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Time for us the media to talk about how we cover tragedies like the Manchester terrorist attack

PUBLISHED: 09:04 26 May 2017 | UPDATED: 11:46 26 May 2017

Armed police on patrol in King's lynn, as the terror threat was increased to critical. Picture: Chris Bishop

Armed police on patrol in King's lynn, as the terror threat was increased to critical. Picture: Chris Bishop


The terrible events in Manchester this week have put a focus on various aspects of the way we live our everyday lives.

Up and down the country police forces, working with other authorities, are reconsidering the methods used to keep the streets safe.

As a society we are faced with the difficult question of how to balance the need to protect the public, with a desire that many of the things we take for granted in this country are not lost.

On a personal level, meanwhile, people are having to make choices about things they previously took for granted.

Should I go to London this weekend? Should I still attend that gig or festival? Is it worth heading somewhere where you know there will be crowds of people?

Personally I aspire to the belief that to drastically change the way we live our lives is to let the terrorists win.

So I’ll still be off to Glastonbury Festival next month, but I’ll be honest, there will definitely be a little piece of my brain wondering about ‘what if?’. I guess that is only human nature.

That sort of decision is a personal one however and should be left up to individuals to make. We shouldn’t hold it against someone if they take a different view on the subject of safety, what to do and what not to do.

I also believe (and hope) the events of Monday night will lead to some soul searching from the industry I work within - journalism.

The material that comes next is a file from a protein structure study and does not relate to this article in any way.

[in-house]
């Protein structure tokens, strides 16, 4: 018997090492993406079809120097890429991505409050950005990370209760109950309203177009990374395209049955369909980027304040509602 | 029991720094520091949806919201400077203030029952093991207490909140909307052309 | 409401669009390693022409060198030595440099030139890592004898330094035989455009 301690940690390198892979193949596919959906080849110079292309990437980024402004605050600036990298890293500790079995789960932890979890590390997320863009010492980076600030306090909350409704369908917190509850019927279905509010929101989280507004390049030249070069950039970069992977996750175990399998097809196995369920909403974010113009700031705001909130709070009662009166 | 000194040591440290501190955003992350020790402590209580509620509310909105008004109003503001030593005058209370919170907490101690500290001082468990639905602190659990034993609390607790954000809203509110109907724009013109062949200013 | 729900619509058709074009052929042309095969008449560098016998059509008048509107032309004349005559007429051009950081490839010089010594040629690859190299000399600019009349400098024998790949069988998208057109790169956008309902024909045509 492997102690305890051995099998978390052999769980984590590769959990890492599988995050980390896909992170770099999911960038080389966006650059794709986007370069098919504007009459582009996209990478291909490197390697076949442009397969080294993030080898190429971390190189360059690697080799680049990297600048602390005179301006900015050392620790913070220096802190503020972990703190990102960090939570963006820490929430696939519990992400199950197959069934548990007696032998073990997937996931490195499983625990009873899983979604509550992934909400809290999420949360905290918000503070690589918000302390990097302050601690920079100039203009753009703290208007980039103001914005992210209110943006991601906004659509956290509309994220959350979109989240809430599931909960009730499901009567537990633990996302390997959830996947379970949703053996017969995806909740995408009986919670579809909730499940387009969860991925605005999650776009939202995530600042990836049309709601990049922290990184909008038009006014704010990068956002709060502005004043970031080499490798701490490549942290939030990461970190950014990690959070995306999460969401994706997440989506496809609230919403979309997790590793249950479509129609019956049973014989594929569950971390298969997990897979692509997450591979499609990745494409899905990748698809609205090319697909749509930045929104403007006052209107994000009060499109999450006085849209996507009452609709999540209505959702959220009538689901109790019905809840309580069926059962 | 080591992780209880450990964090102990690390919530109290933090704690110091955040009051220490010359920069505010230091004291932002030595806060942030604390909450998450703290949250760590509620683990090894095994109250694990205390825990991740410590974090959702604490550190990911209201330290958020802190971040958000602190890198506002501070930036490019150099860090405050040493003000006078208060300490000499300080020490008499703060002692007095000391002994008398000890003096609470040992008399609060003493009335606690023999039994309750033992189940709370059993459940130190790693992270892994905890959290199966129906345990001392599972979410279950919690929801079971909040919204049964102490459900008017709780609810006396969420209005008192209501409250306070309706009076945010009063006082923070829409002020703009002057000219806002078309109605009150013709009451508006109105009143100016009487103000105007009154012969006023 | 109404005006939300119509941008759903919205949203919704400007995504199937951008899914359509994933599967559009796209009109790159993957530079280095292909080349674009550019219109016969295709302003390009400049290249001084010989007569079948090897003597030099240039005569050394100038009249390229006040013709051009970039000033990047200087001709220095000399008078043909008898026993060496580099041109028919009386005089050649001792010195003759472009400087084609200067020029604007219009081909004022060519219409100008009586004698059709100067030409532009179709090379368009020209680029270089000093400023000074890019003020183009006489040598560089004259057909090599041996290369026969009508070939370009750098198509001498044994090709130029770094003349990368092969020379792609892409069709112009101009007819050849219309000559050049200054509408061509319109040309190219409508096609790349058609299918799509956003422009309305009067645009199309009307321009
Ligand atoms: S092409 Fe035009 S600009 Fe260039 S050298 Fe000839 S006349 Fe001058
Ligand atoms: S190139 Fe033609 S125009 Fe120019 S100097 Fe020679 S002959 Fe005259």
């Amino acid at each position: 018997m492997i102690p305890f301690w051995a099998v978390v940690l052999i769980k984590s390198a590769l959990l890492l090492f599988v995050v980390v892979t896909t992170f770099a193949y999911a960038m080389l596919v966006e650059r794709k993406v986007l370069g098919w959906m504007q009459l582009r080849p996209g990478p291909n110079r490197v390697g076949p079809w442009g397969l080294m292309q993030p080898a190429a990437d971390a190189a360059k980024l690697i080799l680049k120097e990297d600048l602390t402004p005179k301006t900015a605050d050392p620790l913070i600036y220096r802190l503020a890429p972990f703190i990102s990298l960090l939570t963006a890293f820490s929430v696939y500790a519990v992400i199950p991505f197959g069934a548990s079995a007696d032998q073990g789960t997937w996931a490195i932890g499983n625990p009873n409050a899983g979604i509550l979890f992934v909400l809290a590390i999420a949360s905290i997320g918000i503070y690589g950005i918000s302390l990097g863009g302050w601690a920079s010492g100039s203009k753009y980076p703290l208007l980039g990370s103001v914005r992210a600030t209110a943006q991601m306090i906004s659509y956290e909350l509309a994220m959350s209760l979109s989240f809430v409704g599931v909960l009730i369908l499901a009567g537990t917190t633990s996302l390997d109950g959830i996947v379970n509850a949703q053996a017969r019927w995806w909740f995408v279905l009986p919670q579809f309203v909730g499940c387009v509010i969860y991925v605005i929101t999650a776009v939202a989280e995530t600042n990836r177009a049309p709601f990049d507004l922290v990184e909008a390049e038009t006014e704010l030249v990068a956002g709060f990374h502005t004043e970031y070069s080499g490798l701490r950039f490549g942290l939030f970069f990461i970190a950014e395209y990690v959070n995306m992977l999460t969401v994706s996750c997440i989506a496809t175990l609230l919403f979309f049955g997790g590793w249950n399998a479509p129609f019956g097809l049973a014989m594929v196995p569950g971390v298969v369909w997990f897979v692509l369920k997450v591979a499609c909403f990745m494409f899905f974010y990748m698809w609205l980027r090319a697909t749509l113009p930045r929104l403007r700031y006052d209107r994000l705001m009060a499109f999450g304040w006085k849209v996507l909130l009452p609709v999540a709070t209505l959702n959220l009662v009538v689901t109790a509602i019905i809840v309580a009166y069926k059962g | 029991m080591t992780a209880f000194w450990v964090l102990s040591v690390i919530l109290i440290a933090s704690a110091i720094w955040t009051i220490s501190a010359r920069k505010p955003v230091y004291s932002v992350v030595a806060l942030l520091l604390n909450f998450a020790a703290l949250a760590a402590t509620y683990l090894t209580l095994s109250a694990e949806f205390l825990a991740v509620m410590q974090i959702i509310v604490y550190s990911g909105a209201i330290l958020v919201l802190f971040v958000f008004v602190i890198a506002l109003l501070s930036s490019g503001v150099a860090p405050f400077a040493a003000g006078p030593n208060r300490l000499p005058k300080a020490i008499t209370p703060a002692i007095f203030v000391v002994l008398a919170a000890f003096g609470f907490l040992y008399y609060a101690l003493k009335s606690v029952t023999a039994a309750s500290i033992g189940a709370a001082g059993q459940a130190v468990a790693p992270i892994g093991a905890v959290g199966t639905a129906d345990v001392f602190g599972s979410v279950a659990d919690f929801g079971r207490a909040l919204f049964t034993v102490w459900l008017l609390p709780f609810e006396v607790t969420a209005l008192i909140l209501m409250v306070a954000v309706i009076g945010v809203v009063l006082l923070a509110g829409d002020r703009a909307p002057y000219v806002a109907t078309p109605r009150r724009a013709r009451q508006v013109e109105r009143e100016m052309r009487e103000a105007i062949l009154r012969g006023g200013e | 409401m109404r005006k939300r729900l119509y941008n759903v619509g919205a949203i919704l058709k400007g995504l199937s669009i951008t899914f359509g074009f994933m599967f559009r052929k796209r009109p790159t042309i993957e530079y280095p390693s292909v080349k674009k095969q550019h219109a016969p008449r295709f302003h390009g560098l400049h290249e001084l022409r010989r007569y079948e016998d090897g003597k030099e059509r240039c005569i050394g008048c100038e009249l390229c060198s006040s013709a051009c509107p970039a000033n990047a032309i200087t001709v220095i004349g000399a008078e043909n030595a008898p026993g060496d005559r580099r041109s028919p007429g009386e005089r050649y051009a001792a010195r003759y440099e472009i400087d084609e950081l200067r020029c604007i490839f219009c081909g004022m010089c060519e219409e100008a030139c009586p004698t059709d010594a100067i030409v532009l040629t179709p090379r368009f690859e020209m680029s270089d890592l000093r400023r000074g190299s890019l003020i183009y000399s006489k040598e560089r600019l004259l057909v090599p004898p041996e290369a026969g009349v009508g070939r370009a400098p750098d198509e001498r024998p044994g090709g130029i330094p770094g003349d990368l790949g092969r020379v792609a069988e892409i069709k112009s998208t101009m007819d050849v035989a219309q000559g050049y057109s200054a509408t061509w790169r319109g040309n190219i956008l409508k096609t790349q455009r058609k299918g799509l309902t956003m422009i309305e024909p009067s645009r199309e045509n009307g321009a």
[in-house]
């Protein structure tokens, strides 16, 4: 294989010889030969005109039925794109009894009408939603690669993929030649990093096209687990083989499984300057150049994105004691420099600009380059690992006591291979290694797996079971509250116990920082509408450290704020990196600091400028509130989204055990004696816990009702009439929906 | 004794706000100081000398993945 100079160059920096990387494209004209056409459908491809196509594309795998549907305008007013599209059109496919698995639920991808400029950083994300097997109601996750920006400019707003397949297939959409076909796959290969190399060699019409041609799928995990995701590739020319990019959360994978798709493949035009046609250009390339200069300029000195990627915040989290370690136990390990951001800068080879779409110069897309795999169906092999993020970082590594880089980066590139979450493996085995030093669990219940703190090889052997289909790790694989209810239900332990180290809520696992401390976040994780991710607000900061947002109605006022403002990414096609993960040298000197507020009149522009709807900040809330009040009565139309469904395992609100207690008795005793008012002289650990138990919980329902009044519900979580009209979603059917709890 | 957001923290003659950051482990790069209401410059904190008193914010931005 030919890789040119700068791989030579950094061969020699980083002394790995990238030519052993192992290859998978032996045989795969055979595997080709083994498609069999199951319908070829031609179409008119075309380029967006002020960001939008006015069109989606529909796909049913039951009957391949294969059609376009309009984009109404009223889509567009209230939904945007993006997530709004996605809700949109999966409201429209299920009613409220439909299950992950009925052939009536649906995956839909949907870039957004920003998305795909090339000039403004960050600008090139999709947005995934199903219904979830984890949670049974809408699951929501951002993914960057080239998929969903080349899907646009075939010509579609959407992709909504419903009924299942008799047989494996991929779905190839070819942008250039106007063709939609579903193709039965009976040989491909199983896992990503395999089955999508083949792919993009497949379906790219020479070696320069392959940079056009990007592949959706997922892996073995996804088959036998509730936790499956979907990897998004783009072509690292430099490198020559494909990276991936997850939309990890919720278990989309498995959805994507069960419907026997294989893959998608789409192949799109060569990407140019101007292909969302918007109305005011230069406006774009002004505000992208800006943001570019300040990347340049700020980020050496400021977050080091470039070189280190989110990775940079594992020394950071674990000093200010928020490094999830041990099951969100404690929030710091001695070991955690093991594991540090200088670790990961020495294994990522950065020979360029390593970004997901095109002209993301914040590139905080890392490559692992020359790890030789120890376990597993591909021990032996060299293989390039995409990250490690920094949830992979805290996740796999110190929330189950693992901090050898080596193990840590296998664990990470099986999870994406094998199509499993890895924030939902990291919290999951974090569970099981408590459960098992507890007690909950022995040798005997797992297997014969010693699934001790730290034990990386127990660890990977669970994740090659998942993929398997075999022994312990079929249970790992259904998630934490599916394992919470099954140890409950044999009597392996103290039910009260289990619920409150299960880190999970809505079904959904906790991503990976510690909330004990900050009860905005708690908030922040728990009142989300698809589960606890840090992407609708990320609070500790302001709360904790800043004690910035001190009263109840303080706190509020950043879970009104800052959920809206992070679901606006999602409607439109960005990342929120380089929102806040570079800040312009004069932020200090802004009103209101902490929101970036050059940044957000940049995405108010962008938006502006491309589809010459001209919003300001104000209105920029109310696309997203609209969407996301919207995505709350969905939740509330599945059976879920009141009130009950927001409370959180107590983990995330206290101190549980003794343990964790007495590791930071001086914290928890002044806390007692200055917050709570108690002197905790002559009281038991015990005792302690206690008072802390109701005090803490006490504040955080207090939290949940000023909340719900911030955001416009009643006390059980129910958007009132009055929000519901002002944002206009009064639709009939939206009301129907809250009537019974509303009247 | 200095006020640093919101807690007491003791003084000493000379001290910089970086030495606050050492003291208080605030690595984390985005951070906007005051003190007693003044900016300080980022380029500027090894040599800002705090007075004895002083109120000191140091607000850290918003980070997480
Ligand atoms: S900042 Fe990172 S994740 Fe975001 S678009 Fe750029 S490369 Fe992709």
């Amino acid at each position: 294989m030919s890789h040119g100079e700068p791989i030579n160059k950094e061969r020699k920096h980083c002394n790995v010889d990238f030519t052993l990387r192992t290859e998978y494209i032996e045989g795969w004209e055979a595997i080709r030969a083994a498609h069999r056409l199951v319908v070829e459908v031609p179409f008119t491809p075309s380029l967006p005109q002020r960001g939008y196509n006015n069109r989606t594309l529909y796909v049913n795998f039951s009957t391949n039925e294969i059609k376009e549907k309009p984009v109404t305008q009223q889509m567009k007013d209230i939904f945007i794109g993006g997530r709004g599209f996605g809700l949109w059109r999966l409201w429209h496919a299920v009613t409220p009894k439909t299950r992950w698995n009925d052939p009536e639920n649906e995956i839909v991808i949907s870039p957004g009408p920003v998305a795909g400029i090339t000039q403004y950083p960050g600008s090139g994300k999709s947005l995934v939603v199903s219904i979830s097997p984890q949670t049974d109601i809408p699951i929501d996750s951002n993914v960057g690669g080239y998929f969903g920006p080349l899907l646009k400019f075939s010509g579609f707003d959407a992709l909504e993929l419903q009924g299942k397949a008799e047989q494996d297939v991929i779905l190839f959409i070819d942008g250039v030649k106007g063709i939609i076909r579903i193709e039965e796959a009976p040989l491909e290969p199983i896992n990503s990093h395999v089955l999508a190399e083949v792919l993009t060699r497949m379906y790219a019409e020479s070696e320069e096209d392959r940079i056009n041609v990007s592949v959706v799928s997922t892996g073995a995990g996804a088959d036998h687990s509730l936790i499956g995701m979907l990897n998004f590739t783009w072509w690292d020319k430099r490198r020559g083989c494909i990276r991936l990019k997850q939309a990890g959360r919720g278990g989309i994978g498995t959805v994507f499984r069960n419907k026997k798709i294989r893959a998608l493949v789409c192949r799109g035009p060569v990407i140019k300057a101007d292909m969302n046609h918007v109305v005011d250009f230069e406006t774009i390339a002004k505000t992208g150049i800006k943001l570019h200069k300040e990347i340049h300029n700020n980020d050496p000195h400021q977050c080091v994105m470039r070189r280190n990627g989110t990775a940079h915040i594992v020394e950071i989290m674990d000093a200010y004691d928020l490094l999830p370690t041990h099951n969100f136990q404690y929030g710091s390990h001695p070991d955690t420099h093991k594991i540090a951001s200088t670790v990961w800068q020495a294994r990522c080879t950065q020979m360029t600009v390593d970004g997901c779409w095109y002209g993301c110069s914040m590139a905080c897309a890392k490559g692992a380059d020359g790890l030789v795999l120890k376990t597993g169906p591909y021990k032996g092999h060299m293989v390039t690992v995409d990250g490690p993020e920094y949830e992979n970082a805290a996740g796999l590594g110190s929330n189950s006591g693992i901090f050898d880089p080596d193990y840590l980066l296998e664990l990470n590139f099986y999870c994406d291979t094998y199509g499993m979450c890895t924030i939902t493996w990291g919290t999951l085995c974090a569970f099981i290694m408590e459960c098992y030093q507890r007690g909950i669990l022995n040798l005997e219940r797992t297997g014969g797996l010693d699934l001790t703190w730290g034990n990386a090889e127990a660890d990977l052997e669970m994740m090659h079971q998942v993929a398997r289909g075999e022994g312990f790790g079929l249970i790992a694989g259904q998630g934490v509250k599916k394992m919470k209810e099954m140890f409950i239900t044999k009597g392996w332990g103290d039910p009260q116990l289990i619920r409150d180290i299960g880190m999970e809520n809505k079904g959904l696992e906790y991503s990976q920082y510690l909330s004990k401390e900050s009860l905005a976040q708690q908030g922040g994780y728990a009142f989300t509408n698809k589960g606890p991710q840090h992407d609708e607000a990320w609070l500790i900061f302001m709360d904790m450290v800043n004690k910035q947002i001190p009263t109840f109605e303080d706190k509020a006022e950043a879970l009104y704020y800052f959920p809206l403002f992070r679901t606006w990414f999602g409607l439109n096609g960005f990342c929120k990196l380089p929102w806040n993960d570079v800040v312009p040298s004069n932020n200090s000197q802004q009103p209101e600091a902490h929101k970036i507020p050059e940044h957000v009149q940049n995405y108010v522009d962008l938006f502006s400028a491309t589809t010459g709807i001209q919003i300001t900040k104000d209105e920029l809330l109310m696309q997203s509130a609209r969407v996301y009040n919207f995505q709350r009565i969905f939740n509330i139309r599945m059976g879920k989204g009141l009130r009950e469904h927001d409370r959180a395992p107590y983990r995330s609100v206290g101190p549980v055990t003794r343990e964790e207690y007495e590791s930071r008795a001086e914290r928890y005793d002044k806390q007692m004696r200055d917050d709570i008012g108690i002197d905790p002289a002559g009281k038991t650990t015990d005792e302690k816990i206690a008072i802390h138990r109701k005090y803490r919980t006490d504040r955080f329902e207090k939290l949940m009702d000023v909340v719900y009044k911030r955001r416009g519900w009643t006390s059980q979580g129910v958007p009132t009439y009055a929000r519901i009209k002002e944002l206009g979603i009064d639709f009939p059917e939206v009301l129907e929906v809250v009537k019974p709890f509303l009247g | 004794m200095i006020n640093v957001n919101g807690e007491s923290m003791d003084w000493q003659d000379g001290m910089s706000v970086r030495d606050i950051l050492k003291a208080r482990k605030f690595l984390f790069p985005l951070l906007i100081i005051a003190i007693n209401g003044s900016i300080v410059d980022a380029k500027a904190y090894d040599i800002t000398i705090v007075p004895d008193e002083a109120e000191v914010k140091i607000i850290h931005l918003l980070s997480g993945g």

The rise of social media, and the fact that everyone is a publisher and everyone can have their voice heard, has led to increased scrutiny of the way all professions (not just journalists) behave.

Should a delivery driver throw a parcel over a garden gate, smashing the item into pieces, within minutes someone can upload a photo and we can all know about it.

Similarly, if someone in our profession misbehaves, the same thing can happen.

This has come to the fore this week with regards the way families of the deceased are approached in times of tragedy.

Some have complained about being besieged by journalists on their doorsteps or through social media messages, often dozens at a time and with many coming back repeatedly, despite being told to leave well alone.

How to cover tragedy is something the media, and this newsroom, has given a lot of thought to. From our point of view it’s vital our journalists behave in the right way. We are a community paper with a community reputation to maintain.

Our own policy is clear. If a tragedy occurs where there are unique circumstances (road death/fire etc), we will only publish the identity once confirmed by police and once they have said the immediate family have been informed.

We will not simply lift photos off social media without permission and we will only approach the family once. If they say no, we take that as a no.

Some would argue we shouldn’t even make that approach, but in my experience a large proportion of people are often prepared to pay tribute and then say afterwards that it helped with the grieving process.

That tends to be the approach adopted by local media, but problems can often occur in more high profile tragedies, such as this, when dozens of journalists are sent off to cover the story.

It’s these circumstances the media need to do some navel gazing over and decide a better approach. I’m sure no journalist in a similar situation would want to face up to multiple approaches as they were trying to get their head around a life-changing piece of news.

I’ll admit I don’t know what the answer is. One thing to consider might be a pooled approach, as often happens with Royal visits.

It might stop some media outlets from getting an exclusive story - but in the long run I think the need to maintain (and in some cases rebuild) our reputations might be more important.

* A hat-tip to @paulbradshaw who has written a fantastic column on this subject, which can be found on his Twitter feed.

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